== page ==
Hardcover: 208 pages
Publisher: Viking Adult (May 9, 2002)
The very name, Napoleon Bonaparte, still enthralls. Ever since this towering and terrible genius conquered Europe, he has been endlessly debated, compared, and made an icon. In Napoleon, the great dictator's energy and acumen are matched by those of his biographer, Paul Johnson, whose histories have been lauded as "fresh, readable, provocative . . . wise" (Los Angeles Times). Here Johnson profiles "the grandest possible refutation of those who hold that events are governed by forces, classes, economics, and geography rather than the powerful wills of men and women."
With masterly eloquence, Napoleon charts Bonaparte's career from the barren island of Corsica and his early training in Paris-he was a bold soldier with an uncanny gift for math, maps, and strategy-through high-profile victories in Italy, military dictatorship, and campaigns across Europe to his end on the forsaken isle of St. Helena. In Napoleon's insatiable hunger for power, Johnson sees a realist unfettered by patriotism or ideology, a brilliant opportunist and propagandist who fulfilled his ambition in the aftermath of the French Revolution. He interprets Napoleon's life in the trajectory of his times, revealing how his complex and violent legacy seeded totalitarian regimes in the twentieth century and sounds an alert to us in the twenty-first.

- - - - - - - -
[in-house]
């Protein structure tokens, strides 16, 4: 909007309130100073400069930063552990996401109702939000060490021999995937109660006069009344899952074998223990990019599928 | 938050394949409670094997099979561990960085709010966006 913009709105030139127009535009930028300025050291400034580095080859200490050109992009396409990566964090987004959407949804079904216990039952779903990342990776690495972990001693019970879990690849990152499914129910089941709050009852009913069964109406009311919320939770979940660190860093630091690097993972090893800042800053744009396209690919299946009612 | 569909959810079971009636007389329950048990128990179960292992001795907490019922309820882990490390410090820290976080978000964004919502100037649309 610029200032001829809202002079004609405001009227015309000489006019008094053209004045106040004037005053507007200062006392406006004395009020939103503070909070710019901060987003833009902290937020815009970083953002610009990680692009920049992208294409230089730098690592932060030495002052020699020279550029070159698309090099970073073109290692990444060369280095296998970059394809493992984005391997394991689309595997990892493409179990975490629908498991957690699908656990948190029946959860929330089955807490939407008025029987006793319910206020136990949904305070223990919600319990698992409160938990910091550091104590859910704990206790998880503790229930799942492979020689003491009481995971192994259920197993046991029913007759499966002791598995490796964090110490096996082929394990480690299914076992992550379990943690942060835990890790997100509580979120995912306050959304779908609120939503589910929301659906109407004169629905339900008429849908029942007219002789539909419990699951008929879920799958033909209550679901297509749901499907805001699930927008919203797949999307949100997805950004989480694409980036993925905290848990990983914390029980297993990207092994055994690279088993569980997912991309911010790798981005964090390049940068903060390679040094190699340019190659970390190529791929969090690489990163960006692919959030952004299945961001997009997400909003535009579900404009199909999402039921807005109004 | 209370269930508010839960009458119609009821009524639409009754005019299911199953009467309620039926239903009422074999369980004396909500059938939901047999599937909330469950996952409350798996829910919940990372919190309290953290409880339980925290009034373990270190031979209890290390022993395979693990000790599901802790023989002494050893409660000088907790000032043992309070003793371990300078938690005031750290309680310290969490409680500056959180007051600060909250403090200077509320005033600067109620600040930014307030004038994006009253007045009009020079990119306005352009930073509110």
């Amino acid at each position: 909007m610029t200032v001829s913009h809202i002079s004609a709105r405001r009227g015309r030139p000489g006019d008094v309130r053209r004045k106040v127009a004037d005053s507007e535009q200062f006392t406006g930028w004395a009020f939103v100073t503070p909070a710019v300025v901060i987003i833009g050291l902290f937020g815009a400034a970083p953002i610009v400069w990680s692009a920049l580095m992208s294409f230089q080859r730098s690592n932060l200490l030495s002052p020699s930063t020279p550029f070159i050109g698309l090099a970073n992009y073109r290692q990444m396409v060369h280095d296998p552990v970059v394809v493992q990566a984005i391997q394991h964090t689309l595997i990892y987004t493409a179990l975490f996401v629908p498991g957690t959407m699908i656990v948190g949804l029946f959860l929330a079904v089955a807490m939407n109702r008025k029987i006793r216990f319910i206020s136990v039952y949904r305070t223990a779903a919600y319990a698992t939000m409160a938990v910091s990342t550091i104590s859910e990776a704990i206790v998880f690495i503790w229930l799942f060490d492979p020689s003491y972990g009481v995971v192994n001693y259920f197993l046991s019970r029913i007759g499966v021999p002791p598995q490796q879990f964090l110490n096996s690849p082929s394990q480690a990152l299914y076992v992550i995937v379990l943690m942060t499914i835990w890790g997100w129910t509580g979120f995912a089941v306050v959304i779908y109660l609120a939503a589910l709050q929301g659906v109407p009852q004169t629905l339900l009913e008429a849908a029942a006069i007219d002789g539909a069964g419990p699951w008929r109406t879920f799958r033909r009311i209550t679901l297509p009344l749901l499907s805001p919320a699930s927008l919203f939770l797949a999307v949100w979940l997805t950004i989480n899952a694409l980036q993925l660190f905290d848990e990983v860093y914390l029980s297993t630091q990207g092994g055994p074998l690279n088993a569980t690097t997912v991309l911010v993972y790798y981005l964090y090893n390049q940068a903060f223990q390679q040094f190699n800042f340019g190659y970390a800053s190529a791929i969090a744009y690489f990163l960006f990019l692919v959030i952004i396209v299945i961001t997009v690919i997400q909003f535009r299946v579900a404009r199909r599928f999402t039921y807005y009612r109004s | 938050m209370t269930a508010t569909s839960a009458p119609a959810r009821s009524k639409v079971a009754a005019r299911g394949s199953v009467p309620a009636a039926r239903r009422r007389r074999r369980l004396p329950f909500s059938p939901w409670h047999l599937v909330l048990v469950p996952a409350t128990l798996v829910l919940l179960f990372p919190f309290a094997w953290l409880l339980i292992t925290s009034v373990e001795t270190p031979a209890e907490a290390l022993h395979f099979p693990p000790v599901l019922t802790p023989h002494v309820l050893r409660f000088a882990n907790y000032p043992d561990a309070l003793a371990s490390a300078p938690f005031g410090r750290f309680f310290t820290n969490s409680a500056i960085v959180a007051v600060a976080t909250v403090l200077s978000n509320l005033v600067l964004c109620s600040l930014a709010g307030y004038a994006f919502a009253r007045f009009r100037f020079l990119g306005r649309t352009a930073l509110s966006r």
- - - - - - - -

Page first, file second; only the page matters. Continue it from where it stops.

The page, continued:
Hardcover: 208 pages
Publisher: Viking Adult; 1st American edition (October 2, 2000)
Virginia Woolf's life as part of the avant-garde Bloomsbury Group has captured the imagination of millions. Now Nigel Nicolson, the distinguished son of British writers Harold Nicolson and Vita Sackville-West--one of Woolf's closest friends and sometime lover-- threads his personal reminiscences through the narrative of her life. In so doing, he paints an astonishing portait of one of the most remarkable women in history. Nicolson recalls childhood times with Woolf: from her walks around his ancestral home as she planned Orlando to her writing of the modern classics Mrs. Dalloway and A Room of One's Own. Virginia Woolf probes keenly her stance on women's issues and the nature of war and is suffused with personal admiration and affection for this incomparable writer.